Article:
More than 30 artists were gathered to feature works meant to spur talks on intellectual property.
To spark talks on the subject of intellectual property, Vetro, a gallery along Congressional Avenue, will be giving the guests of its newest exhibit a chance to “commit piracy”—but not without making it taxing for them to do so.
The show is entitled “The Bootleg Project;” Scheduled to run from June 9 to the end of the month, it is an interdisciplinary affair that will is expected to be a controversial installation prepared by Gladys Regalado and Czyka Tumaliuan, the co-founder of Makati City’s Kwago book bar.
“Their work is very interesting,” said the gallery’s curator, Indy Paredes. Making use of a screen and a full-length mirror, the pair intends to set up a space where people can illegally download independent e-books carried by Kwago. Naturally, they said, there is a catch: the process of acquisition will be rigged with complications put in place to challenge the resolve of the would-be downloaders. What these are exactly, the two did not fully divulge. But they assured that it will amplify the complicated ordeal people willingly go through just to acquire online material illegally.
“It will be like a game,” Regalado said. “You’ll undergo a lot of stuff before you are able to download the file.”
“Gusto namin i-recreate yung experience na pinagdaraanan ng nagpa-pirate ng libro [We want to recreate the experience of people who pirate books,]” said Tumaliuan. And after doing so, the installation will try to stir up the guilt they believe perpetrators should feel.
Why? Because “[people] don’t have that,” Regalado said. “It has become so natural to us that the internet has free stuff that we don’t respect creativity.” And this, according to Paredes, is just one of the points Vetro would like to make with its new show.
Sitting on one of the sofas at gallery earlier this week, surrounded by the boxy figures of a concluding show, Paredes explained that “The Bootleg Project” seeks to look into the nature of works stemming from other works. “When it comes to art,” he said, “there is an increase in people claiming that ‘this one’ is copying from ‘this.’” But, as he added, one cannot simply dismiss the merits of the former because of that; there are times when even as a piece displays aspects that visibly imitate a predecessor, it still cannot always be invalidated too easily. This is the reality that surfaces the subjects of intellectual property, commodification in the creative community, and the culture of counterfeiting that persist in various forms of local art. And all of which, said Paredes, will be touched upon by the works to be presented on the show.
“I think it’s a good thing to discuss,” he said. And the Bootleg Project intends to be the catalyst for such a discussion between the artists and the guests.
Bringing together the likes of zines, prints, toys, mixtapes and interactive elements that will urge guests to be involved, the facets of this exhibit are meant to be conversation starters. And once the talking begins, what Paredes calls the ultimate output of the show will materialize.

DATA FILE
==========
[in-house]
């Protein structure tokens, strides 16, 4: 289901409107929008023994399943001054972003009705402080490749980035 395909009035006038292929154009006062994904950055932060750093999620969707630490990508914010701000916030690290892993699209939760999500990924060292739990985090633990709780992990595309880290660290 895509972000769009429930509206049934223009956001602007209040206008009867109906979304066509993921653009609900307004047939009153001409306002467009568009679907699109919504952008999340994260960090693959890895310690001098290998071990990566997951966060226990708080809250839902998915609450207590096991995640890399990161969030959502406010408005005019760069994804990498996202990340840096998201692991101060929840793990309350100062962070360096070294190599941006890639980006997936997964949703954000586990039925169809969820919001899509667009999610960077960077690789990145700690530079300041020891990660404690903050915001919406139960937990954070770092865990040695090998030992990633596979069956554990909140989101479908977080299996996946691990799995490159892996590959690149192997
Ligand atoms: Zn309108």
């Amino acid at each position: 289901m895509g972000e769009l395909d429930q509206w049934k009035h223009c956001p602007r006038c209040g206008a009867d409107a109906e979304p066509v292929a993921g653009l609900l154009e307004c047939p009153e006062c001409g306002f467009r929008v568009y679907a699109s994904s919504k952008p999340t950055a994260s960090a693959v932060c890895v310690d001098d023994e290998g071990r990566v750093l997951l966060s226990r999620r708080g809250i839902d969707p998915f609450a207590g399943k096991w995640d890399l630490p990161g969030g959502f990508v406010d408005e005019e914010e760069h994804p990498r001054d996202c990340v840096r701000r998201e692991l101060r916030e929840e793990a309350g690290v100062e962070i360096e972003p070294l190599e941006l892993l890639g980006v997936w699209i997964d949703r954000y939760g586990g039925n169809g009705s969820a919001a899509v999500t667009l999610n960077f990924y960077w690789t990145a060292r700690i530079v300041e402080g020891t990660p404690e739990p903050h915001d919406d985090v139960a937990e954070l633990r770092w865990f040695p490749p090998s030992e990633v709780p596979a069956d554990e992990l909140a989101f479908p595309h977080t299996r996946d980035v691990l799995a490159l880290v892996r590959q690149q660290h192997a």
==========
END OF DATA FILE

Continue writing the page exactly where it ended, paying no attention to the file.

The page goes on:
“Yung piyesa talaga is the experience [the real piece is the experience,]” he said. And Vetro—glassy, angular Vetro—will be frame that houses it; a circumstance that will be in line with gallery’s current course.
Founded by Leo Cheng, Vetro (which is Italian for ‘glass’) was originally envisioned to focus on photography. With nigh-transparent interiors, the place (since its launch in 2016) has made significant attempts to feature some of the most notable photographers in the Philippines. But ever since Paredes came onboard December last year, Vetro’s mandate changed.
“Vetro kasi, way back, dati siyang photo studio na may mga exhibitions on photography [Vetro way back used to be a photo studio that has exhibitions on photography,]” he said. But he noticed two things resulting from this: the first are the significant gaps suffered by the gallery in between exhibits; the second is the general behavior guests tend showcase when coming to the gallery.
“Nakakakita kasi ako ng viewers na papasok lang sa gallery, lalabas, tapos tapos na [I see a lot of viewers go into the gallery, go out and that’s it,]” he said. “Hanggang visual lang or pag nakapag-upload lang sa Instagram. [The interaction is just on a visual level, or until they get to upload on their Instagram.]”
Hoping to curb these outcomes, Parades proposed a conceptual overhaul. “Make it open to any kind of art,” he said. “Mas maganda if hindi siya stiff [It would be better if it isn’t so stiff.]”
The proposal has been accepted and since then, Vetro has become a venue that features various disciplines. Last March, for example, the gallery showcased its first solo exhibit with “Religion”: a collection that allowed artist Rinne Abrugena to explore and respond to the catholic dogma that raised him. The show featured paintings from the artist that were supplemented by eye-catching décor that includes a clutter of red shoes and shredded pieces of paper. A month ago, meanwhile, Vetro did a show called “Here is Gone;” it featured the works of six artists who took it upon themselves to examine the subject of impermanence through paintings and sculptures. And for this month, there’s the Bootleg Project, an endeavor hoping to steal the public’s attention and get them involved.
“With art, kailangan mas lumakas yung impact niya with this generation [With art, it needs to increase its impact with this generation,]” he said. “Tutal maingay naman yung generation na ito. Art can move this country, I think [After all, this generation is very vocal. Art can move this country, I think.]”